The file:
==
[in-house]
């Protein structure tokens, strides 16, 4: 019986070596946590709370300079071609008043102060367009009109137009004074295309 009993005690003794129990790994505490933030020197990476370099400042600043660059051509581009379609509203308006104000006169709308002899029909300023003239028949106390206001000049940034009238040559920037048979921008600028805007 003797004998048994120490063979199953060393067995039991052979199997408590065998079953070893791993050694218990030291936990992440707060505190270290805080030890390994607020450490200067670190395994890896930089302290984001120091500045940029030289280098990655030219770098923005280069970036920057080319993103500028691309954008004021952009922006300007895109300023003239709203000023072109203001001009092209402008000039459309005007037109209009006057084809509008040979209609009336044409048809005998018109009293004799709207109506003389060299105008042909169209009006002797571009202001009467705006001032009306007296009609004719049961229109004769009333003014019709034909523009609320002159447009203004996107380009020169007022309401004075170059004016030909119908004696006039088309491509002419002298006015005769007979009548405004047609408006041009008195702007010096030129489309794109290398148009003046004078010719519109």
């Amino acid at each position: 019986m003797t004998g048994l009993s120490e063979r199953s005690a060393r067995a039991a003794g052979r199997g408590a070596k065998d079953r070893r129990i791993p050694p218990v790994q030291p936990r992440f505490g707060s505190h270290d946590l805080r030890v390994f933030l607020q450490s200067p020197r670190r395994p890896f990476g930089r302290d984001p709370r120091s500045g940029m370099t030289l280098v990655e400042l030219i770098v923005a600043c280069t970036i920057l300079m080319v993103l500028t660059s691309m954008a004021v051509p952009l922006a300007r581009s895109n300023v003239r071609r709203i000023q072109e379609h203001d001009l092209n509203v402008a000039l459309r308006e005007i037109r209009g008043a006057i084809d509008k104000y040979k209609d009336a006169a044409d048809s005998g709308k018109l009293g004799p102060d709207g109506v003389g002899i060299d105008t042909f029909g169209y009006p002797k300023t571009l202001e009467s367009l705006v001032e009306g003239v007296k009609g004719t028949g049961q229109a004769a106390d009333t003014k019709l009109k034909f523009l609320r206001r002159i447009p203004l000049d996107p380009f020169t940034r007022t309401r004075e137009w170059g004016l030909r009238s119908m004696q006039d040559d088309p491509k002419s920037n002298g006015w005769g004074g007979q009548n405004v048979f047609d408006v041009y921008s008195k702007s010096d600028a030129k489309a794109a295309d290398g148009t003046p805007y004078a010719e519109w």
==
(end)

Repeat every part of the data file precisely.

[in-house]
């Protein structure tokens, strides 16, 4: 019986070596946590709370300079071609008043102060367009009109137009004074295309 009993005690003794129990790994505490933030020197990476370099400042600043660059051509581009379609509203308006104000006169709308002899029909300023003239028949106390206001000049940034009238040559920037048979921008600028805007 003797004998048994120490063979199953060393067995039991052979199997408590065998079953070893791993050694218990030291936990992440707060505190270290805080030890390994607020450490200067670190395994890896930089302290984001120091500045940029030289280098990655030219770098923005280069970036920057080319993103500028691309954008004021952009922006300007895109300023003239709203000023072109203001001009092209402008000039459309005007037109209009006057084809509008040979209609009336044409048809005998018109009293004799709207109506003389060299105008042909169209009006002797571009202001009467705006001032009306007296009609004719049961229109004769009333003014019709034909523009609320002159447009203004996107380009020169007022309401004075170059004016030909119908004696006039088309491509002419002298006015005769007979009548405004047609408006041009008195702007010096030129489309794109290398148009003046004078010719519109």
């Amino acid at each position: 019986m003797t004998g048994l009993s120490e063979r199953s005690a060393r067995a039991a003794g052979r199997g408590a070596k065998d079953r070893r129990i791993p050694p218990v790994q030291p936990r992440f505490g707060s505190h270290d946590l805080r030890v390994f933030l607020q450490s200067p020197r670190r395994p890896f990476g930089r302290d984001p709370r120091s500045g940029m370099t030289l280098v990655e400042l030219i770098v923005a600043c280069t970036i920057l300079m080319v993103l500028t660059s691309m954008a004021v051509p952009l922006a300007r581009s895109n300023v003239r071609r709203i000023q072109e379609h203001d001009l092209n509203v402008a000039l459309r308006e005007i037109r209009g008043a006057i084809d509008k104000y040979k209609d009336a006169a044409d048809s005998g709308k018109l009293g004799p102060d709207g109506v003389g002899i060299d105008t042909f029909g169209y009006p002797k300023t571009l202001e009467s367009l705006v001032e009306g003239v007296k009609g004719t028949g049961q229109a004769a106390d009333t003014k019709l009109k034909f523009l609320r206001r002159i447009p203004l000049d996107p380009f020169t940034r007022t309401r004075e137009w170059g004016l030909r009238s119908m004696q006039d040559d088309p491509k002419s920037n002298g006015w005769g004074g007979q009548n405004v048979f047609d408006v041009y921008s008195k702007s010096d600028a030129k489309a794109a295309d290398g148009t003046p805007y004078a010719e519109w």